Travel credits Some business cards offer a travel credit of a set amount for each year that you hold the card. You can apply these travel credits to airline or hotel reservations, and some cards may allow you to redeem them for rental cars and other travel expenses as well.
Special privileges Credit cards now offer access to airport lounges, discounts at select stores, and other exclusive perks to cardholders. Some of these benefits can be quite lucrative, while others aim to make your travel experience more comfortable. To take advantage of these extra perks, you often need to present your card and request the store discount or lounge access. Each card provides specific instructions for utilizing these privileges.

Can you use business credit card rewards for personal use?

Yes, you can use business credit card rewards however you like, including for personal use. There’s no requirement to use credit card reward points for business travel or expenses.

You might consider accumulating points through regular business expenses and then using the rewards for personal travel or online purchases. Although you'll have to pay out of pocket for business travel, you can deduct those expenses on your taxes. Personal trips, on the other hand, aren't deductible, making them the best use for your reward points and miles.

How are credit card rewards treated in accounting?

Credit card rewards can be treated differently in accounting depending on the rewards and the accounting policies of a business. Here are some common considerations regarding the treatment of credit card rewards in accounting:

  1. Reduction of expenses: Often, credit card rewards such as cash back are treated as a reduction in expense. When you receive cash back on purchases, you could account for this by reducing the expense associated with the purchase.
  2. Other income: Alternatively, some businesses might record cash back or other credit card rewards as other income in their financial statements. This approach separates the rewards from the associated expenses, making it easier to track and understand.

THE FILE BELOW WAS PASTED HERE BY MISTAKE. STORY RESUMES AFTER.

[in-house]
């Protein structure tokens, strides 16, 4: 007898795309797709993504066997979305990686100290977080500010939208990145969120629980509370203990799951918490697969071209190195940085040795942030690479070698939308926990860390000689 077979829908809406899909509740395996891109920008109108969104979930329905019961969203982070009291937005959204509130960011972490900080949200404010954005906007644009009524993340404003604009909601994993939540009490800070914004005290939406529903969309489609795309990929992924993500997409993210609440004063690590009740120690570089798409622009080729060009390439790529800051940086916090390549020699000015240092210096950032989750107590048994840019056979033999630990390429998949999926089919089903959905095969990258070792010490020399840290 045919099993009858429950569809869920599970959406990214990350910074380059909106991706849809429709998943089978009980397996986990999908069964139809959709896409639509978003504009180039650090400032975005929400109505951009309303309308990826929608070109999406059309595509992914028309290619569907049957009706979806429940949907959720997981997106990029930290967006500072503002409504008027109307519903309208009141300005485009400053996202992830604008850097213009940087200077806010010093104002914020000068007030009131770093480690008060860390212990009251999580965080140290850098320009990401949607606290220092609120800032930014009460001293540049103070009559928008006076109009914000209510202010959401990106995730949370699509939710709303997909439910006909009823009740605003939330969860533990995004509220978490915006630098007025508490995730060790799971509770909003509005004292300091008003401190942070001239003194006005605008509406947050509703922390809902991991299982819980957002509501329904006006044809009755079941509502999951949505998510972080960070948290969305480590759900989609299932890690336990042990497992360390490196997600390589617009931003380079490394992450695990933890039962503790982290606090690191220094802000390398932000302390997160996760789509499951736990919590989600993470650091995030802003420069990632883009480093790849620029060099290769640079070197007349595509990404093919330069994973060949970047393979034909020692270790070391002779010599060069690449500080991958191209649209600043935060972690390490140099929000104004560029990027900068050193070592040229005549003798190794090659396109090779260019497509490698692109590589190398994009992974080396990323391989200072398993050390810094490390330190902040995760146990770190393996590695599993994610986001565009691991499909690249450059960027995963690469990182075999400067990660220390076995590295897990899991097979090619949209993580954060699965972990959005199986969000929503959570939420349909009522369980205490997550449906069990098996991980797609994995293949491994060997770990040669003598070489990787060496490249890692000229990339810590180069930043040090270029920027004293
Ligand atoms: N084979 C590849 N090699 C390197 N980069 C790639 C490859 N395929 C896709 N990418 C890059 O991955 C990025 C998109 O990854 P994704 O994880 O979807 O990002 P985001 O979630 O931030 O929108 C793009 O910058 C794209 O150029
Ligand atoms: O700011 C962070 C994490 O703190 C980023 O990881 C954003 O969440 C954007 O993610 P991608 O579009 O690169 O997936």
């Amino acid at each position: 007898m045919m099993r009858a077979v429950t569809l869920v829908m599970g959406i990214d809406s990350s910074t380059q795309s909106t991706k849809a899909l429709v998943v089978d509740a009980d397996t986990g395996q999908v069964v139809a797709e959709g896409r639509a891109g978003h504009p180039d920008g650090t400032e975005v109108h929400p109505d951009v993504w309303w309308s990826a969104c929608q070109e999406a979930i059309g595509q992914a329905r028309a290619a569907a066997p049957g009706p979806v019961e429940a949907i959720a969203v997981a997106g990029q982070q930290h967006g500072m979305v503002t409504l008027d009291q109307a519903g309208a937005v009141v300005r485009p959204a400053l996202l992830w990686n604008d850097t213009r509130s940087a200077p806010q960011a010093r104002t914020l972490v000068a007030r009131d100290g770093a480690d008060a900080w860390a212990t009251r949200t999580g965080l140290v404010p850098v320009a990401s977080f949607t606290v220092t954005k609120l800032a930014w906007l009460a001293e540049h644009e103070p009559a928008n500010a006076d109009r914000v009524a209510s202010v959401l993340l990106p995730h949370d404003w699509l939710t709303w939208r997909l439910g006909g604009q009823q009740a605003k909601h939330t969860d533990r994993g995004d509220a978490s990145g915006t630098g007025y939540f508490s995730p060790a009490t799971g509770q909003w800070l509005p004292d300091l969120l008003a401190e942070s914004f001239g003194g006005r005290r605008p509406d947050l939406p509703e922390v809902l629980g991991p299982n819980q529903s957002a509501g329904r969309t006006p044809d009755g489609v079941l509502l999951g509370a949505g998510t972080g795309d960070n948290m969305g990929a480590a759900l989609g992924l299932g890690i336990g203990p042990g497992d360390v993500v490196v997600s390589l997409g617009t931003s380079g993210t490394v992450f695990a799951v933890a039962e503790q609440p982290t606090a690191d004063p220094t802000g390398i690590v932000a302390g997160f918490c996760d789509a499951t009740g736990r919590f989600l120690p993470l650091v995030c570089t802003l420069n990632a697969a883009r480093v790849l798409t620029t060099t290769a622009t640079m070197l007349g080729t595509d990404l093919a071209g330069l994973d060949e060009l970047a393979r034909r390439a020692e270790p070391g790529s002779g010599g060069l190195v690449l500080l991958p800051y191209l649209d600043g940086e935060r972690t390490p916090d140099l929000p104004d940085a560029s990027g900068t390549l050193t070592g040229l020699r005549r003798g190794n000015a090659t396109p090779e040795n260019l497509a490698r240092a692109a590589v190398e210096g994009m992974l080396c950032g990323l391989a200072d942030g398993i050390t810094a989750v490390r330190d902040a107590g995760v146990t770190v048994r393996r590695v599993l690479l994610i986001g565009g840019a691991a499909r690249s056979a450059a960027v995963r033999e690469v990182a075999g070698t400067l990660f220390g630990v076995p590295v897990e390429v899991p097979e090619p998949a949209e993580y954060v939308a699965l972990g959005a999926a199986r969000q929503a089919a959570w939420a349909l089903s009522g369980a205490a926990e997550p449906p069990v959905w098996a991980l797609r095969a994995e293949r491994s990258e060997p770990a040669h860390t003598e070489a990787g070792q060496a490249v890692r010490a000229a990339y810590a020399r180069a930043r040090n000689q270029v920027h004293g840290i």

3. Deferred revenue: In some cases, especially with point or mile rewards, you might treat the rewards as deferred revenue, recognizing the income when you redeem the rewards.
  4. Non-monetary exchanges: If you’re redeeming points for goods or services, it might be treated as a non-monetary exchange. The fair value of the goods or services received would be recorded in the appropriate expense account. The correct accounting treatment for credit card rewards will depend on the accounting framework you use (such as GAAP or IFRS) and the type of rewards. It might be wise to consult with an accounting professional to make sure that you’re accounting for credit card rewards correctly and in compliance with accounting standards.

Ramp can simplify expense management and tax deductions

Whether you make business purchases with a credit card, debit card, or cash, it doesn't matter to the IRS. It is your responsibility to know what is taxable and what is not. That's why Ramp was designed to integrate seamlessly with popular accounting platforms.

Ramp also enables you to quickly log receipts and categorize your expenses in real time. You have complete control over account spending limits, empowering every member of your team to spend responsibly and within budget.

The information provided in this article does not constitute accounting, legal or financial advice and is for general informational purposes only. Please contact an accountant, attorney, or financial advisor to obtain advice with respect to your business.

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Finance Writer and Editor, Ramp
Ali Mercieca is a Finance Writer and Content Editor at Ramp. Prior to Ramp, she worked with Robinhood on the editorial strategy for their financial literacy articles and with Nearside, an online banking platform, overseeing their banking and finance blog. Ali holds a B.A. in Psychology and Philosophy from York University and can be found writing about editorial content strategy and SEO on her Substack.
Ramp is dedicated to helping businesses of all sizes make informed decisions. We adhere to strict editorial guidelines to ensure that our content meets and maintains our high standards.